End of an era for our kindys
By Carroll du Chateau
Published in the NZ Herald, 25 August 2007, p. B5
Parents running kindergarten committees were told in 2007 by Tania Harvey (CEO of AKA) and Jeremy Drummond (AKA’s Board president) that their committees were a thing of the past and funding and control was to be centralised.
One reason given was that parents like them did not have time to be involved and they were doing them a favour by removing the need for kindergarten committees.
The second reason given was the money raised by kindergarten families and government funding would be pooled and spread across communities to benefit kindergartens in poorer areas.
The third reason was that the AKA wanted full financial control of money from the 20 Hours Free ECE funding scheme coming in shortly; and it also could do with access to the money from levying parents ‘optional’ charges to fund a bigger head office and more staff.
“The changes were signalled abruptly, in late June. Just before the 20 hours Free ECE legislation came in on July 1 Ponsonby parents got a letter asking them to pay an extra 50 cents per hour “optional donation”. Next came the kindy’s July newsletter – individual kindy committees were to be abolished and would be replaced by family and whanau groups.”
End of an era for our kindys
Four well-dressed, well-spoken women sit in a semicircle at Kohia Teachers’ College, facing their leaders. There is Pats Kinnaird chairperson of Mission Bay kindergarten with her treasurer who is armed with a thick file of expertly laid out accounts, Andrea Jacobson, from Ponsonby Kindergarten, and a lone representative from Howick. Together with their committees they put in hundreds of hours a year to run, fund and support their local kindergartens.
And today, they hear, they are no longer relevant.
On the other side of the circle are Jeremy Drummond, the unusually name female president of the Kindergarten Council (AKA Board) and Tanya Harvey the energetic young general manager of the Auckland Kindergarten Association (AKA). An accountant by trade, Harvey started out helping kindergarten committees with their budgets.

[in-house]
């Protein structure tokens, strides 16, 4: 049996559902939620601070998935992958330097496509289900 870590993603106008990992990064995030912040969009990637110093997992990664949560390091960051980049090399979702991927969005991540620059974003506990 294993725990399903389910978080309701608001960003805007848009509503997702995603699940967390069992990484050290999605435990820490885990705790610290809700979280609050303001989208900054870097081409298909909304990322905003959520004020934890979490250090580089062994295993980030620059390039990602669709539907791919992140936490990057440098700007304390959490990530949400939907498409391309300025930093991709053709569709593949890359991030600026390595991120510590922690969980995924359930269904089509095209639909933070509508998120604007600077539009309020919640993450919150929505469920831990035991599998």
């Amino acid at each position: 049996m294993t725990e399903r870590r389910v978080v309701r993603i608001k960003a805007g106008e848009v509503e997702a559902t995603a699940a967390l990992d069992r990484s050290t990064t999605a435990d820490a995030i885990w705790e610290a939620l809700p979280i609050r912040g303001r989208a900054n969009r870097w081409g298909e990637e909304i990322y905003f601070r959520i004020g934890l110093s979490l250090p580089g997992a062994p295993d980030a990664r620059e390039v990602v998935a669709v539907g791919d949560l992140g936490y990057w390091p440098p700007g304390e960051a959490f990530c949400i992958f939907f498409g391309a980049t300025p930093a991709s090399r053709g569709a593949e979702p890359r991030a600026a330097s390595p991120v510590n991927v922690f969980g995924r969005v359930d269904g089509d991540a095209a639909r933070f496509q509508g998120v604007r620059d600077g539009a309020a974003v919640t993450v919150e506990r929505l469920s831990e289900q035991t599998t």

Over the next hour the couple convince the small audience their committees have become a thing of the past. As they put it, there are now only around 12 “pure” committees servicing the 107 kindys in the greater Auckland area. Mission Bay and Ponsonby are two of them – and they are living in a bubble and out of step with the rest of the region’s kindys.
By “pure” Harvey means committees that have a chairperson, finance person plus enough members to form a quorum, meaning kindergartens like Mission Bay and Ponsonby largely run their own finances, fundraise, employ their own teacher aides and administrators, pay the running costs of their kindergartens and run a small surplus. The other 95-odd kindys are largely administered by teachers, backed by the AKA head office.
Now it is time, says head office, to bring all kindergartens under the same system – which means under the formal and financial control of the AKA. And although they have been following the rules, these increasingly slump-shouldered women soon realise, the minority must join the majority.
Harvey and Drummond say the present committee system is not working. It is hard on parents. Families where both parents work – increasingly the norm – don’t have time to get involved with committees. Some lower decile kindys find even the word ‘committee’ off-putting and daunting. The turnover of children is too rapid too rapid to give enough stability to committee, and astoundingly, they cite one case where a treasurer prevented a teacher from buying more crayons because he or she wanted in the kindy’s funds in the bank account earning interest.
The women sit there stunned. “This is how we thought all kindys operated,” says Jacobson whose committee raised more than $10,500 over the past year to paint their kindy. “What about all that fundraising?”
“Oh we’d still like you to do that,” smiles Harvey, tapping her red, pointy-toed books.
Sitting in this quiet room, listening to the energetic former accountant and Drummond, a lawyer, their point-of-view sounds so civilised it is difficult to disagree.
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